When seeking to describe a particular characteristic, intended purpose or function of a product, it is possible to reference another brand’s trademark. For example, supermarket own-brand coffee capsules that ‘are compatible with Nespresso machines’. However, there can be a fine line between informative use and trademark infringement, as Noa Rubingh explains.
The main function of a trademark is to identify the origin of a product (or service), so why would a brand owner affix the trademark of another brand owner onto their products? Companies may choose to reference third-party trademarks when seeking to describe particular characteristics of their products or to show their purpose or function. For example, the compatibility of their products with those of other companies, as is the case for a producer of coffee capsules that are compatible with Nespresso coffee machines. Such references are known as ‘informative use’ and laid down in Article 14(1)(c) jo. 14(2) of the EU Trademark Regulations (EUTMR).
Informative use: necessity and fairness
The starting point for informative use of a trademark under EU law is Gillette/LA Laboratories, a 2005 ruling by the Court of Justice of the EU (CJEU). In brief, the CJEU ruled in this case that the use of the trademark by a third party (who is not the holder of the trademark) is permitted if it is ‘necessary’. Necessary means, in this context, that it is the only means of properly informing the public about the purpose of a product. In other words, if the packaging of coffee cups does not state that it can be used in a Nespresso coffee machine, the consumer will not know how the product can be used.
However, informative use of an existing trademark must also be done fairly and EU case law also provides guidance as to what can be considered ‘fair’; namely that it should not be used in such a way that:
- The impression is created that there is a commercial link between the company’s products and the other company’s trademark;
- The company takes unfair advantage of the distinctive character or reputation of the other company’s trademark;
- The good name of the other company is damaged;
- The company presents its product as an imitation or counterfeit of the other company’s trademark.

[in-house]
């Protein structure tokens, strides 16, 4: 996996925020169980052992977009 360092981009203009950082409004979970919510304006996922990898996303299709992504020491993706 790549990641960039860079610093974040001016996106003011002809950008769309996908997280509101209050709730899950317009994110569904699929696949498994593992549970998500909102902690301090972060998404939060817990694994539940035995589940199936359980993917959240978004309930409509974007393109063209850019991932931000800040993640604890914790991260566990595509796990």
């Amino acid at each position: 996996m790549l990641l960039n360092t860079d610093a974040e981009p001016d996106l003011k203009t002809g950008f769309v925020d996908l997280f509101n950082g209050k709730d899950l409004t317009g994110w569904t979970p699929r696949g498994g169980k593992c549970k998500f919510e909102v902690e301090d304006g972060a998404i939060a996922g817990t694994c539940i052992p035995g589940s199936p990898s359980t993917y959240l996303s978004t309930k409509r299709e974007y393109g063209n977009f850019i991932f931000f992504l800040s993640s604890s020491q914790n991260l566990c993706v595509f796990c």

Practical solutions: guidelines by trademark owners
In practice, it can be difficult to determine what does or does not constitute fair use. As a practical solution, some trademark owners have drawn up their own guidelines to clearly define what third parties, who are not official resellers ('authorised resellers') or licensees of the trademark owner, may and may not do with the trademarks in question.
For example, a trademark owner may decide that it is permissible for a third party to use their word marks in a purely referential context to indicate that its products (e.g. headphones, phone chargers, coffee cups or pads, etc) are compatible with the trademark owner's product. Often, their guidelines will also include clear instructions on what is not allowed; for instance, the (prominent) placement of figurative marks in marketing materials. Such guidelines seem to be in line with case law on fair use.
Therefore, if you want to reference another company’s trademark on the basis of informative use, it is advisable to check whether the trademark owner in question has drawn up its own guidelines concerning fair use. Likewise, it may also be prudent to draw up such guidelines for the use of your own trademarks.
Informative use: Keep it subtle!
Informative use of a trademark should be undertaken in a subtle way. This means:
- The trademark should not be too prominent on the packaging or the product itself;
- The logo of the brand should not be used (as a general rule) on the packaging;
- The packaging should have a different layout/'look and feel'.
To ensure you do not overstep the line, the use of a more general statement may be a good solution. For example, a rival coffee maker could consider stating that its products are 'also compatible with the coffee machines of other brands'.
To find out more or for specific advice, speak to your Novagraaf attorney or contact us below.
Noa Rubingh works in Novagraaf’s Knowledge Management department and is based in our Amsterdam office.